Its standard infotainment interface on the higher-level trims is intuitive and capable, the seats are comfortable and supportive, and the overall build quality of the vehicle is top-notch. For a compact vehicle, the Forte also offers a surprisingly favorable amount of trunk and cargo capacity along with ample in-cabin room. It received excellent crash-test safety ratings from both the NHTSA and IIHS and received an above-average predicted reliability rating, paired with class-leading warranty-coverage. When it comes to budget compact sedans, the Forte ticks all the boxes.
We recommend opting for the Kia Forte EX, which although the most expensive model in the lineup, is equipped with enough standard features to justify the premium. In addition to being comprehensively equipped with heated front seats, several advanced driver aids, and more, the EX is also the more powerful and thus the quickest model in the lineup. Considering the sedan's pricing position within the market and relative to comparative rivals, the price point of the EX trim is still a competitive offer. As such, we recommend going ahead and including the EX Premium Plus Package for all the added advanced driver assists and other comfort and convenience features.
The Optima is the Kia Forte's big brother, and as expected carries a higher price, along with greater performance from a larger engine. Its three-model lineup carries sticker prices ranging from $22,600 to $30,600. Performance-wise, the Optima takes the lead, beating the fastest Forte model to the 60 mph mark by almost a full second. There are a lot more potent engine options available with the Optima including a turbocharged inline-four that produces 245 hp and 260 lb-ft of torque, offering far more capability than any of the Forte models and remaining equally as efficient. Both Kia vehicles have been rated with class-leading crash-test safety ratings and have both been given Top Safety Pick+ classifications by the IIHS. The Optima also offers a full cubic foot more trunk space and comes with a better array of standard and optional features. The Optima also has a larger and higher-quality interior - particularly for rear occupants. The Forte offers greater appeal as a budget-friendly vehicle with all the essentials an everyday commuter vehicle requires, which is why we would recommend it over the pricier Optima.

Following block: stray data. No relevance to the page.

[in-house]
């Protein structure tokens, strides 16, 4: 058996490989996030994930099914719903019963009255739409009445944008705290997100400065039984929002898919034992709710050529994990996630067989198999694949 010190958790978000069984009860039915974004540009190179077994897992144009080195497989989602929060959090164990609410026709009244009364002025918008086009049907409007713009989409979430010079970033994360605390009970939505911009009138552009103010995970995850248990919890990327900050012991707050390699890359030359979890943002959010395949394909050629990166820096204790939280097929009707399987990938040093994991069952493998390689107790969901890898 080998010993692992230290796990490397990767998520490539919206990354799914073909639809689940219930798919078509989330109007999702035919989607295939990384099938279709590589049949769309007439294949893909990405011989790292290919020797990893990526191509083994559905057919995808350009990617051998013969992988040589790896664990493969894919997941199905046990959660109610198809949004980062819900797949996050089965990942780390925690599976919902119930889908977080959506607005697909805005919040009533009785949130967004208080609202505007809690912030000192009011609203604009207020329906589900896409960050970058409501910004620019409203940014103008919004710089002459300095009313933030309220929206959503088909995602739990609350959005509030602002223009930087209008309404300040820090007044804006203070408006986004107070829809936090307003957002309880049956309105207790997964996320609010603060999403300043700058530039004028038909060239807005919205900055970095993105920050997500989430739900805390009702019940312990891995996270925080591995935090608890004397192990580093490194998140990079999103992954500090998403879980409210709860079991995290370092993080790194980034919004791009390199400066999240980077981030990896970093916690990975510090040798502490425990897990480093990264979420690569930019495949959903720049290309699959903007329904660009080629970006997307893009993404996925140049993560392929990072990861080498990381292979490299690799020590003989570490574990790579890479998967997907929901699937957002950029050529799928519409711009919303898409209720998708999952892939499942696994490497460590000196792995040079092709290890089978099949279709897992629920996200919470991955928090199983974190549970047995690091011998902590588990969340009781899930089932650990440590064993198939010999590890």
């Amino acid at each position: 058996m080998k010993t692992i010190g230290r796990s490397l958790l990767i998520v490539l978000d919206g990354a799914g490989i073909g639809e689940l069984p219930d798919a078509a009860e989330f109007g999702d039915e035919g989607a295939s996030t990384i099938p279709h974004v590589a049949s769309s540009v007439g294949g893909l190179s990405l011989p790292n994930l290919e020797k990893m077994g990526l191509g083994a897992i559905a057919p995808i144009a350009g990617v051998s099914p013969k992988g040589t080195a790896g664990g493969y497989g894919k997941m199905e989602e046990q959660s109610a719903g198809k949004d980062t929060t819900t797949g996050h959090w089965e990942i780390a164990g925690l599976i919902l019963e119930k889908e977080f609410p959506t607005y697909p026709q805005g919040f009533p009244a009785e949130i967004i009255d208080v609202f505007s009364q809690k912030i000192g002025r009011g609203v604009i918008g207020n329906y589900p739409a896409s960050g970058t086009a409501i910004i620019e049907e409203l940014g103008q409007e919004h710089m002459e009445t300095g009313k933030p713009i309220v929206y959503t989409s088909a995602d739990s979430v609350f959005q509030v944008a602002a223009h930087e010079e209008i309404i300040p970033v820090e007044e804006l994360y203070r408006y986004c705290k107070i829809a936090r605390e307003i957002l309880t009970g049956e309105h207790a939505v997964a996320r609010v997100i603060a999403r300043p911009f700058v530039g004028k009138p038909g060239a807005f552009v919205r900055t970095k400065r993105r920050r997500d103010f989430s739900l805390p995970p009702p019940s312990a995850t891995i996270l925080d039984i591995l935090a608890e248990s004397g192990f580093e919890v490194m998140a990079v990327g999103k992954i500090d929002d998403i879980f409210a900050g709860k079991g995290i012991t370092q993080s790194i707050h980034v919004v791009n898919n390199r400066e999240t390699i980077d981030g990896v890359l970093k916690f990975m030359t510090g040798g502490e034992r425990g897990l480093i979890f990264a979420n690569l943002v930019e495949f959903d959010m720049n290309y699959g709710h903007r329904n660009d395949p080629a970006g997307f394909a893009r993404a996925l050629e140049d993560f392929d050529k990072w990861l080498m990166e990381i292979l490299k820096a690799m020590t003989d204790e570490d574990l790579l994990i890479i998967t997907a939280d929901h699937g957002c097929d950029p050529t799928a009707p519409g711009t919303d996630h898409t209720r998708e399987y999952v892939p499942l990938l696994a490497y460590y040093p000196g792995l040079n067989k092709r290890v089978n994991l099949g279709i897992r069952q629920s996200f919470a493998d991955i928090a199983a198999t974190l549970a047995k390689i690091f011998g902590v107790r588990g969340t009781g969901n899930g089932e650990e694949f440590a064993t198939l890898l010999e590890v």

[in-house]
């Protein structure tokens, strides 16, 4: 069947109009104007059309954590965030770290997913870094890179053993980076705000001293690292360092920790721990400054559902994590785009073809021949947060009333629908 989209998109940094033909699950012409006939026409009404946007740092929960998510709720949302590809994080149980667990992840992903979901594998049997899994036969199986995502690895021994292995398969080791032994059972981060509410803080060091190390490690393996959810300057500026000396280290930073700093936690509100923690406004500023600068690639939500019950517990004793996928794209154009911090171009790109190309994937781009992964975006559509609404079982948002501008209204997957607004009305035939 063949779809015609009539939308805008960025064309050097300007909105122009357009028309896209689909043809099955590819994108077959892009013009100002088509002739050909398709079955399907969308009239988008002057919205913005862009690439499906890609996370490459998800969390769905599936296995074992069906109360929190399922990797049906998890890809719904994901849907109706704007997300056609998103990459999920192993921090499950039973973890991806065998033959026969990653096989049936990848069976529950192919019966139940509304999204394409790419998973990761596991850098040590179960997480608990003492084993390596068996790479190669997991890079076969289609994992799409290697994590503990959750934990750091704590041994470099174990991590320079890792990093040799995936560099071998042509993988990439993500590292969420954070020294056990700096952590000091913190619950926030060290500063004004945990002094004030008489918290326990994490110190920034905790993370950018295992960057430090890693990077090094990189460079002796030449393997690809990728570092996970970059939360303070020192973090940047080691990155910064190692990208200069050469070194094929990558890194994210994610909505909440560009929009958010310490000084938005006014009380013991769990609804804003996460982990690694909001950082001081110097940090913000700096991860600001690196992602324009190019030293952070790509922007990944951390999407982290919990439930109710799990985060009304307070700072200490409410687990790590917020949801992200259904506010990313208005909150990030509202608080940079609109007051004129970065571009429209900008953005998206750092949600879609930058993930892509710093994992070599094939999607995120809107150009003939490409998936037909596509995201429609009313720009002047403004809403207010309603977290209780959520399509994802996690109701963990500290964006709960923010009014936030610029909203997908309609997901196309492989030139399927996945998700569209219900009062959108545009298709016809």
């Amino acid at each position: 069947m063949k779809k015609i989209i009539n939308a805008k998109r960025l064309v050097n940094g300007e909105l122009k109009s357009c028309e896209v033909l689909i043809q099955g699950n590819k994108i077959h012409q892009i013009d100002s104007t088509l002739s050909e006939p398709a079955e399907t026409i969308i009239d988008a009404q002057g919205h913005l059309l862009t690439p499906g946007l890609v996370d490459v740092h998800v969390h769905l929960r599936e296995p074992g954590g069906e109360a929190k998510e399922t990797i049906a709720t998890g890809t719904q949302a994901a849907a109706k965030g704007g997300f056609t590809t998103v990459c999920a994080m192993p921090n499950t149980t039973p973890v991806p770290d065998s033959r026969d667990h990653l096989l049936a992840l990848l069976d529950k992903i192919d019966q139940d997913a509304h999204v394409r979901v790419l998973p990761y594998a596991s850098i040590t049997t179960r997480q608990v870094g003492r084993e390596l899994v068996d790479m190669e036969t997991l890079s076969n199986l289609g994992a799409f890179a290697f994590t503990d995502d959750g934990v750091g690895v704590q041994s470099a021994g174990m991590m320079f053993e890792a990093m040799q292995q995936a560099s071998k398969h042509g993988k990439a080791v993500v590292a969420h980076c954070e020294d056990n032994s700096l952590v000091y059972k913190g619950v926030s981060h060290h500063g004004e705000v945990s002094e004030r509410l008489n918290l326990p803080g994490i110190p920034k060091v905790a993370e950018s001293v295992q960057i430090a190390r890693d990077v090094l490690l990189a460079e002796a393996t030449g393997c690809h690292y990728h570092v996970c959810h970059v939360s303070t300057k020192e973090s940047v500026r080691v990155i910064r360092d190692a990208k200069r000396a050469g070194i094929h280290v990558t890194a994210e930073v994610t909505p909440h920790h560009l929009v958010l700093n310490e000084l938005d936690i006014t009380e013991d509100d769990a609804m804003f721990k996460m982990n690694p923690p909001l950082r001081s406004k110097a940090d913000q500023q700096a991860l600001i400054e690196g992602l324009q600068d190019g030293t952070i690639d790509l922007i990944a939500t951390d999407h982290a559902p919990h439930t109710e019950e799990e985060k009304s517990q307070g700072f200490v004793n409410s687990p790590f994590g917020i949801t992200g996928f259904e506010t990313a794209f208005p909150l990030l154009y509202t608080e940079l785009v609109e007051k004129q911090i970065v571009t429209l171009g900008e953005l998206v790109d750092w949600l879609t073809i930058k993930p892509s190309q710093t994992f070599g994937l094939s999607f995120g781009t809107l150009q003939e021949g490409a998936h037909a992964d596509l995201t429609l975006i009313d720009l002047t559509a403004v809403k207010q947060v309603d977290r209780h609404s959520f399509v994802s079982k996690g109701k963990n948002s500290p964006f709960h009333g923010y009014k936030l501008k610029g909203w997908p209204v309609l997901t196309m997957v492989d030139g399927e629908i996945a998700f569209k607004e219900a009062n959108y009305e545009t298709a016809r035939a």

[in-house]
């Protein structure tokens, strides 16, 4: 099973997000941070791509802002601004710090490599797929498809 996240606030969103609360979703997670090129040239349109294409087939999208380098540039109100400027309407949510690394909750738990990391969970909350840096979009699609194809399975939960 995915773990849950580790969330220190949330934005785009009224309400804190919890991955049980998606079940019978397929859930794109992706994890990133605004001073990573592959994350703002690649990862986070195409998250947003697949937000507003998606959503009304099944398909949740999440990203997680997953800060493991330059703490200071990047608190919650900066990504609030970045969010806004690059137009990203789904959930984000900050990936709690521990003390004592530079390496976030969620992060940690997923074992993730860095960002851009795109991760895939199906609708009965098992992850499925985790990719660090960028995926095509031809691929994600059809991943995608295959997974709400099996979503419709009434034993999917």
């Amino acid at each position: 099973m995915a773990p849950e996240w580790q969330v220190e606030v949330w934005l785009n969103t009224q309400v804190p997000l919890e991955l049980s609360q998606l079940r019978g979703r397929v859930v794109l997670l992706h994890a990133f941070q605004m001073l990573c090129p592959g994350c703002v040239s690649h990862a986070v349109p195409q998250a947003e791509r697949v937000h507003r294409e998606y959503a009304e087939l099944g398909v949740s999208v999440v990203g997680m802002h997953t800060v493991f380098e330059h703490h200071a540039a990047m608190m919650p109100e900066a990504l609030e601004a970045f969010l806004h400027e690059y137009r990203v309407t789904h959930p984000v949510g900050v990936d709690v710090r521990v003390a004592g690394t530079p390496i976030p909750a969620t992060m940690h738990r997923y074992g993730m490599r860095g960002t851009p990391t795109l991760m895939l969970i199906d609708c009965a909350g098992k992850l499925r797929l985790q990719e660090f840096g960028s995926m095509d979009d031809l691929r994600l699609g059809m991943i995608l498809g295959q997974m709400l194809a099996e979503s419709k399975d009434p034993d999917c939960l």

The Elantra is a corporate sibling of the Forte and shares the same platform, mechanicals, and similar pricing, with trims ranging between $16,950 to $22,900. The Elantra is quite a lot slower than the Forte with a 0-60 mph time of 9.7 seconds. It is however slightly more fuel-efficient with its most efficient model returning EPA estimates of 29/38/33 mpg. There are a few more engine options with the Elantra as well as a handful of standard and optional sporty features. It offers about the same amount of practicality with a trunk capacity of 14.4 cubic feet. Where the Elantra offers more is in its standard infotainment setup, particularly on the base model, which features a touchscreen display along with Android Auto and Apple CarPlay functionality where the base model of the Forte does not. Like the Forte, the 2018 year model of the Elantra also received a Top Safety Pick+ classification from the IIHS as well as top crash-test evaluations from the NHTSA. We feel that the Elantra offers greater value-for-money, especially at the base level along with comprehensive customization and personalization capability, making it the better buy.